5 Now a certain man was there who had an infirmity thirty-eight years. 6 When Jesus saw him lying there, and knew that he already had been in that condition a long time, He said to him, “Do you want to be made well?”  7 The sick man answered Him, “Sir, I have no man to put me into the pool when the water is stirred up; but while I am coming, another steps down before me.”  8 Jesus said to him, “Rise, take up your bed and walk.” 9 And immediately the man was made well, took up his bed, and walked.  And that day was the Sabbath.


Here at Bethesda was a certain man with an infirmity who had been sick for thirty-eight years.  I can’t even imagine that.  I have read that the average life-span for first century males in the Roman Empire was less than 40 years.  In other words, this man had probably been sick his entire life. 


We aren’t told about his sickness other than he couldn’t walk or at least couldn’t walk very fast.  Otherwise, we don’t know any more specifics.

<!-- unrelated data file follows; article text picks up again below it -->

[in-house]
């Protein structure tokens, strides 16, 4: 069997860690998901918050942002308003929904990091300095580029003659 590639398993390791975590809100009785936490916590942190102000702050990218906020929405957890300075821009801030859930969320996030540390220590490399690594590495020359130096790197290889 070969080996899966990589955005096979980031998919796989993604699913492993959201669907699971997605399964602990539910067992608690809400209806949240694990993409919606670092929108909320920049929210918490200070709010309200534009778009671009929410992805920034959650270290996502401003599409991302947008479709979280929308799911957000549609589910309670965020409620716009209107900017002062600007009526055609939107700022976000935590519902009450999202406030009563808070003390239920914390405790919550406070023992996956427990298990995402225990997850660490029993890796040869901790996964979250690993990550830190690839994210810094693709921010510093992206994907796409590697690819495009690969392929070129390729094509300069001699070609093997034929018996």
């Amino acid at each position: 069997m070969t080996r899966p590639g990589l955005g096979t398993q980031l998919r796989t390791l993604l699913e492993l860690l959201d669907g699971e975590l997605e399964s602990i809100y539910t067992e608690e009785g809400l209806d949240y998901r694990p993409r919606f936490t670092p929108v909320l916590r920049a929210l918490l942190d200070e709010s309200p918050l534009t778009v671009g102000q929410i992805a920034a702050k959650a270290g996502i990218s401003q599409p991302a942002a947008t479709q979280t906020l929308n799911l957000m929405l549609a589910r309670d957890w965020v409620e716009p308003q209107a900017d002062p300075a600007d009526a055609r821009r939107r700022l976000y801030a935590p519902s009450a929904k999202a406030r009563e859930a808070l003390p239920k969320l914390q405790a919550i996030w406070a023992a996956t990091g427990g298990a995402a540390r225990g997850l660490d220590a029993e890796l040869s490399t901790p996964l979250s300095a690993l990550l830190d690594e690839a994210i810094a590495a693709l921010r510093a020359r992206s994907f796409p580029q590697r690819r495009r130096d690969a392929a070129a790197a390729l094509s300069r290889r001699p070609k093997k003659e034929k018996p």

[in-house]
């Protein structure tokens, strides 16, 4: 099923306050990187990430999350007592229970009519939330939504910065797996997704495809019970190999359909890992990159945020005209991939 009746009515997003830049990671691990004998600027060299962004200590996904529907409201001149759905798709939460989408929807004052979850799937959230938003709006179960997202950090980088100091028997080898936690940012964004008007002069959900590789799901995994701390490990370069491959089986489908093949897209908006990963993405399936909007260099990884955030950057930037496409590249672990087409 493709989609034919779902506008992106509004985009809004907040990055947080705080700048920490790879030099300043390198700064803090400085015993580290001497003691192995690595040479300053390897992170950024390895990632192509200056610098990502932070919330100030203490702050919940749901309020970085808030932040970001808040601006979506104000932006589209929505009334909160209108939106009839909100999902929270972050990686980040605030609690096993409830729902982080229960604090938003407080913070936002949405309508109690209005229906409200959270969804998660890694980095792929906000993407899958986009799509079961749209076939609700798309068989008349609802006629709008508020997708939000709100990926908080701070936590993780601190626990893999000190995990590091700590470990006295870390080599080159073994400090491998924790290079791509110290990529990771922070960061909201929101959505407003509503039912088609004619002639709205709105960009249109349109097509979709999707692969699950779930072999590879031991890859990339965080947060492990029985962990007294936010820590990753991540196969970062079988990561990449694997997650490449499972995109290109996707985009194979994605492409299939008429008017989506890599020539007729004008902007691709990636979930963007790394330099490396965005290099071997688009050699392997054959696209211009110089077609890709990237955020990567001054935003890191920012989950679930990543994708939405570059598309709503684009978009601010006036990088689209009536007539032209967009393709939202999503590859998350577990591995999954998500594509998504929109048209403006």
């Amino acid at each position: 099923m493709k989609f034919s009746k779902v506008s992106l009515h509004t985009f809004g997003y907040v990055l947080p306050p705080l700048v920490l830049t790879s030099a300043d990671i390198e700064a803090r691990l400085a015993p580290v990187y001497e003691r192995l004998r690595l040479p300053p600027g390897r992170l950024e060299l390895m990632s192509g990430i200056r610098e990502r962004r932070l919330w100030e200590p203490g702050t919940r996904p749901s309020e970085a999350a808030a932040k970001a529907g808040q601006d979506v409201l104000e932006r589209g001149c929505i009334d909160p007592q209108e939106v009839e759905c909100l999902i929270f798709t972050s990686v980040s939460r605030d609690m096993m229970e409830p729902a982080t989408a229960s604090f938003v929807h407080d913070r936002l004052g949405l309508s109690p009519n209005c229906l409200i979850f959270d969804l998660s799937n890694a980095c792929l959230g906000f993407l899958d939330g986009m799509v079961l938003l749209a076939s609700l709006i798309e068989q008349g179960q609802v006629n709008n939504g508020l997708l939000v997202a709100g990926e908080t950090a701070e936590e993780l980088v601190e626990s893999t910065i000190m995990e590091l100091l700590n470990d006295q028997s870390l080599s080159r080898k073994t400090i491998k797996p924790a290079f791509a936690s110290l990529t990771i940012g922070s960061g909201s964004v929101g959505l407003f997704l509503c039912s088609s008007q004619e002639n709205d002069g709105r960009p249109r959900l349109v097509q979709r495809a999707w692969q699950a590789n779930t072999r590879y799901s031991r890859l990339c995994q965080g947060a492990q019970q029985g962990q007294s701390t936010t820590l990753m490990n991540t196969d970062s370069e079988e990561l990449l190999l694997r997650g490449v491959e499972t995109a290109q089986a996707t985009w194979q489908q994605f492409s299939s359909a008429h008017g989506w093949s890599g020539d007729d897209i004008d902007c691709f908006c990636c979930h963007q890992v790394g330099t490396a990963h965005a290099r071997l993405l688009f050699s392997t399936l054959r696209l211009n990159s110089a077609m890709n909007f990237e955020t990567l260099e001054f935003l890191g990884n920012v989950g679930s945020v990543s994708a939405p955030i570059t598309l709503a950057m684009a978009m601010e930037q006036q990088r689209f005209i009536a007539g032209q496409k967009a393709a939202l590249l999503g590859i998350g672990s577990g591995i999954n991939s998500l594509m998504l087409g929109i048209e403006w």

In verse 6, Jesus saw this man and knew of his condition, and He inquired as to his desire for healing.  We don’t know if Jesus knew of him out of His omniscience or He overheard some people talking about him.  Regardless, He make sure that this man recognized his own need. 


In verse 7, this man expressed his dire situation.  Whenever the waters were stirred, he had no one to help him get in the water.  Therefore, his sickness and condition was unceasing for thirty-eight years.


Then out of no where, Jesus gave him three commands in verse 8: rise, take up your bed, and walk. 


Can you imagine what that man began to feel as immediately his body was healed?  He obeyed and did exactly what Jesus told him to do.  He had been completely healed. 


Verse 9 ends with a small fact that had massive ramifications.  Jesus healed this man on Saturday, the Sabbath.  As you are about to see, that was a problem.



  • An Unreasonable Standard, John 5:10-15